I just got promoted. That s the good news. The bad news? Everyone seems to think they can put one over on me because they know all the stuff I used to do when we worked patrol together. Every time I try to hold one of the guys accountable, I get, Hey, come on, it s me. Remember when we .
I really want to be a good supervisor and I know my job is different now, but I just don t know how to make the change. I ve thought about talking to my boss, but I m afraid she ll think I don t have what it takes and I won t make probation.
How do I turn into a good supervisor? I think I got promoted because I was a good cop, but I m realizing that being a good cop doesn t make you a good supervisor. Help!
Bullethead responds: New Supe, you re in luck because ol Bullethead wasn t born a wise old salty dog (and I m still not old). Matter of fact, I was one of the biggest jackasses in the industry. I m not sure the statute of limitations is up on some of the stupid things I ve done, but because I want to help and because it s always fun to laugh at myself I ll throw one out there. The rest of you just shut it.
I can already hear the gasps of horror and the Bullethead did bad things comments. I never did anything illegal or immoral just stupid. The sorts of things that should have, and sometimes did, land me in Internal Affairs.
Plenty of the stuff I did was just standard patrol crap. One incident that should ve gotten me fired was exceptionally jackass. I was booking some chump parolee. He was running his mouth, and I was giving it back to him and letting it escalate like an amateur. He gave me the standard, If you didn t have that badge and gun .
We were in the booking room, so my weapons were already off. I pulled my badge off and got into the cage with him. I had another officer lock the cage door, and I took a seat on the stool next to him in full view of all the video cameras watching the booking room. Although stupid, young Bullethead was not a punk, so the parolee shut his pie hole.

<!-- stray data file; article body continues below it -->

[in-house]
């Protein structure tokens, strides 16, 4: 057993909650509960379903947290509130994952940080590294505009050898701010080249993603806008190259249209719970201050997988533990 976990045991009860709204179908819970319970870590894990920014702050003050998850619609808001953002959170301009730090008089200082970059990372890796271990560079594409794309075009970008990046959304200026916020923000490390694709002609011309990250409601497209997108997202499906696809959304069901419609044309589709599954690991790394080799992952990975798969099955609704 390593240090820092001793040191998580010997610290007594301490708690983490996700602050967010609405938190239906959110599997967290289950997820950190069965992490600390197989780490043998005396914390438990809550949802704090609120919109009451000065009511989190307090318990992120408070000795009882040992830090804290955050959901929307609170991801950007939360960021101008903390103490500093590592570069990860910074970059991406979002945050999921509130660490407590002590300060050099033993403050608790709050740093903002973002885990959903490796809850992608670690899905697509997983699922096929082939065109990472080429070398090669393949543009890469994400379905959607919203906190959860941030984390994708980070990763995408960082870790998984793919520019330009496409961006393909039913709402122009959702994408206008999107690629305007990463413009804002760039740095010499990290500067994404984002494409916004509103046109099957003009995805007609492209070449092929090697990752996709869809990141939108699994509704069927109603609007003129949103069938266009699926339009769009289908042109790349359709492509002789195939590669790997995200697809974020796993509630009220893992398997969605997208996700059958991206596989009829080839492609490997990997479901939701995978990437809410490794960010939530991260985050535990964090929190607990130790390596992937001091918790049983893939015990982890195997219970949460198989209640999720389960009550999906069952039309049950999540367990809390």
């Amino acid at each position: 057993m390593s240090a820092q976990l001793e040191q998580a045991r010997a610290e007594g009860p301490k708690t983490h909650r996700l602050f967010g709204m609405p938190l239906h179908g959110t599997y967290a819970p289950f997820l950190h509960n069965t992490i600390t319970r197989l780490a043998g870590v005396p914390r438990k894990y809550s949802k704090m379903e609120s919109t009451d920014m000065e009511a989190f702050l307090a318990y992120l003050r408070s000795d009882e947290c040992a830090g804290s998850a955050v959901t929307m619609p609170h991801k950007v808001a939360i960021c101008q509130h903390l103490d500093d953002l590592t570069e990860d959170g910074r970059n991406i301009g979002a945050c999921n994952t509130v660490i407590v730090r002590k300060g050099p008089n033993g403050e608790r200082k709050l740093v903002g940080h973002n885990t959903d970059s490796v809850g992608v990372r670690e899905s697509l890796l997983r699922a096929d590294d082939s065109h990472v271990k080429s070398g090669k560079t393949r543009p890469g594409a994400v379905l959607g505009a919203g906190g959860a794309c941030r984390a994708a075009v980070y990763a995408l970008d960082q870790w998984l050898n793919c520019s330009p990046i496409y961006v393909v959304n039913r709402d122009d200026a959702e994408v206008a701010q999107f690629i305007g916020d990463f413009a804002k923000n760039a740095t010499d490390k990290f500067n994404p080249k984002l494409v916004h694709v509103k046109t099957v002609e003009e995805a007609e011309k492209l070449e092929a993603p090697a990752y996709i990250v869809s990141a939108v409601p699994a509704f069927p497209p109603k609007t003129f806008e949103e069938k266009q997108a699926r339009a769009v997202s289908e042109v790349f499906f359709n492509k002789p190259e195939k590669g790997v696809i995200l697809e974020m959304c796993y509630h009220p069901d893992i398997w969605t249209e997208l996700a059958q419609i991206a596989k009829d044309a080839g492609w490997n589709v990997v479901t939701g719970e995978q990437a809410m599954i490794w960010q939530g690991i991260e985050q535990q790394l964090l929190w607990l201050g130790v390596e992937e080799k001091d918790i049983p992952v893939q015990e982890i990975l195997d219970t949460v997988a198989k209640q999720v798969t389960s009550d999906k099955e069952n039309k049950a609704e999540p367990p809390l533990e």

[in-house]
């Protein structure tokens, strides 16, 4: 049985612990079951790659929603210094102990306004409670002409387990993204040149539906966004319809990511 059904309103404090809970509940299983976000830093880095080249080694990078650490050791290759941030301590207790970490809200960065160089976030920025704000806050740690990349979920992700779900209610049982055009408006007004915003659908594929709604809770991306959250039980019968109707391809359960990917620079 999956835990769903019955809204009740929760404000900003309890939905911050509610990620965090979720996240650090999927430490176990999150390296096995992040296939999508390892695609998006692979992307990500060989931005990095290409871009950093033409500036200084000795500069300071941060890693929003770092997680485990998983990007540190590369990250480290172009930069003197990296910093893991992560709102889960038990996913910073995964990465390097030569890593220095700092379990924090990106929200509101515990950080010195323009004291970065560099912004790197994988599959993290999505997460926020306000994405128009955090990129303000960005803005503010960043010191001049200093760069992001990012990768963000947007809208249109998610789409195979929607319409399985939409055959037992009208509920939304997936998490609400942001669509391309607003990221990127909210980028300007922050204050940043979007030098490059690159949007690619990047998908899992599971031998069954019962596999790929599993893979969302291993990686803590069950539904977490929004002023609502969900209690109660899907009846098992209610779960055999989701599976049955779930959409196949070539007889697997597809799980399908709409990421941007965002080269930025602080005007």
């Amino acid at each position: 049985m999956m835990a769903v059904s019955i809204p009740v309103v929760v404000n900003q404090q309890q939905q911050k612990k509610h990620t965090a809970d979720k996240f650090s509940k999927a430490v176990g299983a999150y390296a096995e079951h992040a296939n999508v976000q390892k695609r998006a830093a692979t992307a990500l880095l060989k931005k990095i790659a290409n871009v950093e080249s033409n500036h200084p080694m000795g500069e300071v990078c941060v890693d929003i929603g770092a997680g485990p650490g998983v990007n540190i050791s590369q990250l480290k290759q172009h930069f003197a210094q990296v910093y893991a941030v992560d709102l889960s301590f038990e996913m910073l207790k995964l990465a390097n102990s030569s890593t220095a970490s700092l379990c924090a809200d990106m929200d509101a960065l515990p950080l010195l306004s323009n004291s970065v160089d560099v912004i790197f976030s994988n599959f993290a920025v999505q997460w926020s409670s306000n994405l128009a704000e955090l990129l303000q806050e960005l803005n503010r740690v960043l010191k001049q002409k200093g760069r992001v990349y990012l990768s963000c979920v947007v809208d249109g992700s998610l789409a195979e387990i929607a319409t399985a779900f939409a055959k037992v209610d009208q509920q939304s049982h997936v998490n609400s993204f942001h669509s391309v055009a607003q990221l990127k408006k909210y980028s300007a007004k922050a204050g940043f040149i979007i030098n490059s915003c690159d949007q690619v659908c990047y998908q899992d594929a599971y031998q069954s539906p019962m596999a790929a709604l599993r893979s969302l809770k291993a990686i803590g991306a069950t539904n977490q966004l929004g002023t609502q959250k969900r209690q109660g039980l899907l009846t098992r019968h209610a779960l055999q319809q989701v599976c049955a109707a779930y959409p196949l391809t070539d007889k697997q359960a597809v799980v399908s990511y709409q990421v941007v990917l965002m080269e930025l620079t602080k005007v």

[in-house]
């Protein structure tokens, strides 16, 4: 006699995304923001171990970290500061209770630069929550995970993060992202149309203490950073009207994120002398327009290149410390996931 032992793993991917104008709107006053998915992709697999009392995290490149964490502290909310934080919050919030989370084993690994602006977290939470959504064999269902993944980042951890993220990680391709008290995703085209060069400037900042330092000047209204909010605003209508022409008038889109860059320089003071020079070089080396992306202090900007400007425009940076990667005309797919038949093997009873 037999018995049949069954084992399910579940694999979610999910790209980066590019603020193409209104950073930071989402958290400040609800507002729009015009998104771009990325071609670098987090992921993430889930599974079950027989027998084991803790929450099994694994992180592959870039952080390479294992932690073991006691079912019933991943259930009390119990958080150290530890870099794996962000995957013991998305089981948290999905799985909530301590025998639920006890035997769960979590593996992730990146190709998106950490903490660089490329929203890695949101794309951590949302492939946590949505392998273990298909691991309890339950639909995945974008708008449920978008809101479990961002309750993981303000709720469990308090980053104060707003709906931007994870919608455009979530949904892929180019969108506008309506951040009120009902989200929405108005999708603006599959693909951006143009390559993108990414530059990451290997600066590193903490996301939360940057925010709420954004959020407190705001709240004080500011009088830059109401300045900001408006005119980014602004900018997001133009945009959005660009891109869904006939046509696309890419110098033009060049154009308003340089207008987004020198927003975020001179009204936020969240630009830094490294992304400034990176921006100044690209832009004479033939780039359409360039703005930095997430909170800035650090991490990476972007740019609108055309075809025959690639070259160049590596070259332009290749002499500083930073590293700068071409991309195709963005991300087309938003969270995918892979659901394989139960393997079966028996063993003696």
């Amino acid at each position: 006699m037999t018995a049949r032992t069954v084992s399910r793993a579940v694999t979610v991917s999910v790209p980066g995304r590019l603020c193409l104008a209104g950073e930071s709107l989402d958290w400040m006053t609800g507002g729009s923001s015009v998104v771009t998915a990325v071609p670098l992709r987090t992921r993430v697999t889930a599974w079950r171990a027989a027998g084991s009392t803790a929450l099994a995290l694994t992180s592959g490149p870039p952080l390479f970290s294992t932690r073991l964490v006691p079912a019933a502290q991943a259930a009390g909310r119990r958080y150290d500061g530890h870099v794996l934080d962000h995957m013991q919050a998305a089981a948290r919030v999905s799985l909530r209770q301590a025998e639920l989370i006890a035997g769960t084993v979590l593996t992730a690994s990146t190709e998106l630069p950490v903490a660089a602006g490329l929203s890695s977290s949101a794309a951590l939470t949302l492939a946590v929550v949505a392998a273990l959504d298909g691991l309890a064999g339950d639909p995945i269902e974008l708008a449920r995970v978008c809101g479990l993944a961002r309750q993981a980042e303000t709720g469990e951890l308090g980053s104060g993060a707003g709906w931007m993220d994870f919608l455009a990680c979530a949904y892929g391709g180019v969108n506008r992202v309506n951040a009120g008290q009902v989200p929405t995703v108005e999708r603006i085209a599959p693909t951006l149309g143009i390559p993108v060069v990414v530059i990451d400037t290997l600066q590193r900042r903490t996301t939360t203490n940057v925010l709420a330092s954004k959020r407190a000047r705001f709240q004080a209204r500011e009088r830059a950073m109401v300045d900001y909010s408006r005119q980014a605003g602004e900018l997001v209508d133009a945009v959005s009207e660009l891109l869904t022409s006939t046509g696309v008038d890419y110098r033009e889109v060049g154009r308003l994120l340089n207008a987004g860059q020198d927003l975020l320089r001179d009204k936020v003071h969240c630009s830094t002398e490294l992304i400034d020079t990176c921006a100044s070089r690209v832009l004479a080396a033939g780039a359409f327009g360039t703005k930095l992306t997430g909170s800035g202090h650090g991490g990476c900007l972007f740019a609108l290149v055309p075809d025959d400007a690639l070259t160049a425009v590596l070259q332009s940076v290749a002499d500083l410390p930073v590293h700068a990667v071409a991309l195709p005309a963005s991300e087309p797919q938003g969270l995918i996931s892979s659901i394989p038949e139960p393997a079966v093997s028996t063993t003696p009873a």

Still, let s take a closer look at this one. Had parolee boy jumped, we would ve each beat each other silly. I put the other officers and the agency at risk with this one, but I was too stupid to care. I ve thought about it for years, and I still can t think of a reasonable way to talk my way out of that one. The only thing I can say is, I should ve been disciplined for taking the bait, and if a fight had come from it, I should ve been fired.
Enough laughing about how stupid ol Bullethead was. You ve been down the road, so you know the tricks. You also know how you would ve talked your way out of things, so you should have your supervisor arguments ready. Times change, police work changes and now you ve changed. If a subordinate hits you with your history, give it back to him with a laugh: Yeah, remember all the crazy stuff we used to do, those days are gone. (You are walking the walk now, right?)
You can t pretend it didn t happen because that will kill your credibility, so just embrace it as the good ol days and make it clear it s no longer OK. Invite your squad for a cup and shoot the poop about the crazy times. After you joke about it, switch into Supe mode and make it clear it s a new day. They ll come around.
If not, slap em. I don t advocate discipline by force, but if they re pushing to see how far you ll let them go, you gotta set the flare pattern and make it clear which way the traffic must move.
Your lieutenant should be a good resource. You were put into your spot to lead and teach, and so was she. You teach cops, and she teaches sergeants. Don t go to her and complain that the troops are giving you a hard time she ll bounce you like a superball. But hit her up with ideas about where you are, where you re going and how you plan to get there. If she s worth those bars, she ll let you present an issue and a plan, and only adjust small pieces. As she adjusts, you can ask other questions.
Like I said, this is an easy fix, so go laugh at your former self. Then finish laughing and start leading.
Got a question or complaint?
Let Bullethead hear about it. He ll give you his opinion with both barrels.
E-mail him at firstname.lastname@example.org or fax him at 619/699-6246.